Intelligence Brief - 13 November 2014
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Iran courting Azerbaijan with Russian approval

Azerbaijan is suddenly back in the news following the shooting down of a helicopter from the disputed Armenian-populated region of Nagorno-Karabakh by the Azeri armed forces on 12 November.  The incident has been followed by the launching of Azeri military drills involving more than 5,000 troops.  This is serious and merits the attention it is receiving; but equally worthy of attention is the visit to Azerbaijan by Iran’s President Hassan Rowhani.  Iran and Azerbaijan have traditionally been at odds, with the peculiarity that Iran has tended to favour Christian Armenia over Muslim Azerbaijan in the Nagorno-Karabakh dispute.  Azerbaijan, for its part, has had close military, intelligence, and economic ties with Israel.

Arriving in Baku on 12 November for a two-day visit, Rowhani proclaimed: “We will support Azerbaijan in all international arenas as a friendly country and we are sure that, in the international community, Azerbaijan will also side with us as a fraternal, friendly, and neighbouring country.”  He added that Iran is interested in expanding economic, cultural, political, regional, and international relations with Azerbaijan, and he then promised: “God forbid that Azerbaijan will face difficulties, but if there will be any difficult days, God forbid, Iran will surely side with Azerbaijan.”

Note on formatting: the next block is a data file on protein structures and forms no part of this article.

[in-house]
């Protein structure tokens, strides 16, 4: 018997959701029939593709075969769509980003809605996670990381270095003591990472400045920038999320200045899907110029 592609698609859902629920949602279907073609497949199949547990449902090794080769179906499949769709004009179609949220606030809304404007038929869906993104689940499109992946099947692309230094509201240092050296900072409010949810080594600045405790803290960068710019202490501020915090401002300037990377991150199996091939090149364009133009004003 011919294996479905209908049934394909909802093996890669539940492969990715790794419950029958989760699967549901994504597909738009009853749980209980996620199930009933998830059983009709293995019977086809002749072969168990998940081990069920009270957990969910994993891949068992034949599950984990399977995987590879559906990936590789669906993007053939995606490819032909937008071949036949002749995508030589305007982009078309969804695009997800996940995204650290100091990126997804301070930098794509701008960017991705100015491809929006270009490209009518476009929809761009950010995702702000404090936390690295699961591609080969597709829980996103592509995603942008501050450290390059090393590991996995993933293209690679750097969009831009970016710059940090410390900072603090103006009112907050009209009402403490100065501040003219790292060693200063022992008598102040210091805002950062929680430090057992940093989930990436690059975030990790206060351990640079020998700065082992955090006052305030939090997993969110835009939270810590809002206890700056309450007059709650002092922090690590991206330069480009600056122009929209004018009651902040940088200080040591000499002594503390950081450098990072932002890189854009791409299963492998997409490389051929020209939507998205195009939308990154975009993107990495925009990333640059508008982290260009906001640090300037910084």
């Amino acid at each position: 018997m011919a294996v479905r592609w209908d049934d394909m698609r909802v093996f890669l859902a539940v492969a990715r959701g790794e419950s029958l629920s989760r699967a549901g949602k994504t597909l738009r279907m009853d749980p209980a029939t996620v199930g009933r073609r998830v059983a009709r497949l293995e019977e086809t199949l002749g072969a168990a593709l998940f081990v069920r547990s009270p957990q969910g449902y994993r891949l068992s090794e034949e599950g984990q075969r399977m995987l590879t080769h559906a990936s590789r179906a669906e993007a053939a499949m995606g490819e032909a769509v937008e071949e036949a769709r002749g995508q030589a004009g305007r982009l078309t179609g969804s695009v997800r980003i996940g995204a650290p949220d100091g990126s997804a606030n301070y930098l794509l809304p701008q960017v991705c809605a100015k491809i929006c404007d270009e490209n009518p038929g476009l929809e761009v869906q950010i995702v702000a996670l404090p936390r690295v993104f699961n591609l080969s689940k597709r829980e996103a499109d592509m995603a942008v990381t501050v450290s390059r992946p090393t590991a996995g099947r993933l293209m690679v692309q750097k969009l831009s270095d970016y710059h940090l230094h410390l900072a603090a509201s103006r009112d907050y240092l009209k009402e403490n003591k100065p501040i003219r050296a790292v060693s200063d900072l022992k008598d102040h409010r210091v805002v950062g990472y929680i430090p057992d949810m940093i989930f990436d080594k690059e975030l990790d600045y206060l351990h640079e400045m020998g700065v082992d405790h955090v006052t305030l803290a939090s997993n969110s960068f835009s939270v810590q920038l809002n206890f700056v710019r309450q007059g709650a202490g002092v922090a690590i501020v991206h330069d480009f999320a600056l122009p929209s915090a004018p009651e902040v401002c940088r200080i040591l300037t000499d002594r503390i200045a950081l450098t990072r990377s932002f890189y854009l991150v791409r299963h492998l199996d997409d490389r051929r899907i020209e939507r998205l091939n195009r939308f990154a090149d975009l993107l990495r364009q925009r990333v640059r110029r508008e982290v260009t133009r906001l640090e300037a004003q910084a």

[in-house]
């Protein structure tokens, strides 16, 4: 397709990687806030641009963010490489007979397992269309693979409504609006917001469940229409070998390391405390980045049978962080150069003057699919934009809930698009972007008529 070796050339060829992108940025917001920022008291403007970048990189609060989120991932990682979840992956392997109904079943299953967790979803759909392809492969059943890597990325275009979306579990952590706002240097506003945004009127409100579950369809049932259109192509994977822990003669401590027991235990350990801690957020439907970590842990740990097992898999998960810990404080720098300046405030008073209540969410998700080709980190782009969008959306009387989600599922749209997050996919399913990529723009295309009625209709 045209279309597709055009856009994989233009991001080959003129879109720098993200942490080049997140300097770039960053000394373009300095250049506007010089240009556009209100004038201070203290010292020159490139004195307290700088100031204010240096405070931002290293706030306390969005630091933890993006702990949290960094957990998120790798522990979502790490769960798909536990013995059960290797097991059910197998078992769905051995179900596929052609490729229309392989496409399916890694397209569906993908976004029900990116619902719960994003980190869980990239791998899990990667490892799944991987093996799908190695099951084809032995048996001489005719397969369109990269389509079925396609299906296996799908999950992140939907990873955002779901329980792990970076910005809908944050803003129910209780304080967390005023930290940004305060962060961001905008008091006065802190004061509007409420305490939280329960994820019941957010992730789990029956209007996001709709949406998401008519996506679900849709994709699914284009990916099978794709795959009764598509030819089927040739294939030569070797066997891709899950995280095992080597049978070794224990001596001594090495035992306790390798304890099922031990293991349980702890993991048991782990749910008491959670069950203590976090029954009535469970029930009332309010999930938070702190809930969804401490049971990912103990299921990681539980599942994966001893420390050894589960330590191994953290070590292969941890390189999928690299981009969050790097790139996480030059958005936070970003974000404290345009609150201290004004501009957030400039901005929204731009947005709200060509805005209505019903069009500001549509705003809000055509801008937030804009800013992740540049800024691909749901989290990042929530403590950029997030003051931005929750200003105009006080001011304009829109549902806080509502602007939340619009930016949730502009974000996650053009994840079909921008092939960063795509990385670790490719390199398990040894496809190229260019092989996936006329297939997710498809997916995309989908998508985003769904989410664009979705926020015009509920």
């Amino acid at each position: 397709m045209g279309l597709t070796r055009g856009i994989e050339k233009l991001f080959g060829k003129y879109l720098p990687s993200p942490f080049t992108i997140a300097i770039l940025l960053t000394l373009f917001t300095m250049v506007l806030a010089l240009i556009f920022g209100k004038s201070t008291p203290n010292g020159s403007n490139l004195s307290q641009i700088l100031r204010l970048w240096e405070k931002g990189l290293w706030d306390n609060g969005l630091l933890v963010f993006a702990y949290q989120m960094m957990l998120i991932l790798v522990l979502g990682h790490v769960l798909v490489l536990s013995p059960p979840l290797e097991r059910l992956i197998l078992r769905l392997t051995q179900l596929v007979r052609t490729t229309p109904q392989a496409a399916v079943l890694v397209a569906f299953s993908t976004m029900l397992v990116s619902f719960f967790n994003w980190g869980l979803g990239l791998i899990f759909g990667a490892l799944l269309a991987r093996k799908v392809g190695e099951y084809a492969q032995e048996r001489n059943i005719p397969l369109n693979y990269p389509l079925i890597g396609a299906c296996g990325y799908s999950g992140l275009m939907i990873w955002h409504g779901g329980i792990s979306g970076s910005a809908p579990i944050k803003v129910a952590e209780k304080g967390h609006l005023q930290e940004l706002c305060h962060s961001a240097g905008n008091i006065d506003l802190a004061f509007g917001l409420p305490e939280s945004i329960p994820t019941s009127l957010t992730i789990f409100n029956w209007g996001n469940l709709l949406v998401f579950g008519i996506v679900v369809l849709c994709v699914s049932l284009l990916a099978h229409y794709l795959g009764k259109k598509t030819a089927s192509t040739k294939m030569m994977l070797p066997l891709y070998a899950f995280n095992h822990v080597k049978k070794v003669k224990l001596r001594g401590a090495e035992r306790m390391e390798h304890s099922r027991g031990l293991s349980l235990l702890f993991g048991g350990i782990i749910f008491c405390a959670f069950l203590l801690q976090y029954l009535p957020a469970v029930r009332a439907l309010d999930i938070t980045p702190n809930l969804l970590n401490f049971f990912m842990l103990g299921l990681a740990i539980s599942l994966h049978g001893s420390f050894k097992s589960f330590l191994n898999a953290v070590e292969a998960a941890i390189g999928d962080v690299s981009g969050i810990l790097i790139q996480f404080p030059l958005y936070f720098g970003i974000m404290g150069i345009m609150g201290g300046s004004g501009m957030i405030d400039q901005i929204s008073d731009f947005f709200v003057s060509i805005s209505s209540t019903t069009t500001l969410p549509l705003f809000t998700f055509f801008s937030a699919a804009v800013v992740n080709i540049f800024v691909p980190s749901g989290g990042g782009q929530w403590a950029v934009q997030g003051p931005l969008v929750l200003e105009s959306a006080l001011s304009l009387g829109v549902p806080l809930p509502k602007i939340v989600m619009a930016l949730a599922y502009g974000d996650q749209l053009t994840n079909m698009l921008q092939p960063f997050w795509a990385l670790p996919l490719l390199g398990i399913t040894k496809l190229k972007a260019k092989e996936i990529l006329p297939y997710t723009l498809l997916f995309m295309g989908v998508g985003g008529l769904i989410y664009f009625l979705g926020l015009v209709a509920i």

Rowhani added: “Azerbaijan is our connecting bridge to Europe…”

The move by Iran towards better relations with Azerbaijan appears to be reciprocated, judging by the way in which the Azeri media has toned down its criticism of Iran since Rowhani’s election in mid-2013.  There is also a Russian element in the rapprochement, which is interesting given the close relations between Russia and Armenia.  Moscow, Baku, and Tehran are cooperating over a project to link Iran’s railway system to Russia via Azerbaijan.  In September, Russia’s President Vladimir Putin highlighted the importance of the project at the Caspian Summit in Astrakhan.

Putin said: "The work on the western semicircle linking Azerbaijan and Iran should be completed in 2016.  The aim is to link the main Caspian ports to cut freight transport times and costs considerably and thereby help to make our economies more competitive."

At the same summit, Rowhani told Azerbaijan’s President Ilham Aliyev: "The security and development of Iran and Azerbaijan are interconnected and we should not allow those countries that are against progress in Tehran-Baku friendly relations to disrupt such ties."

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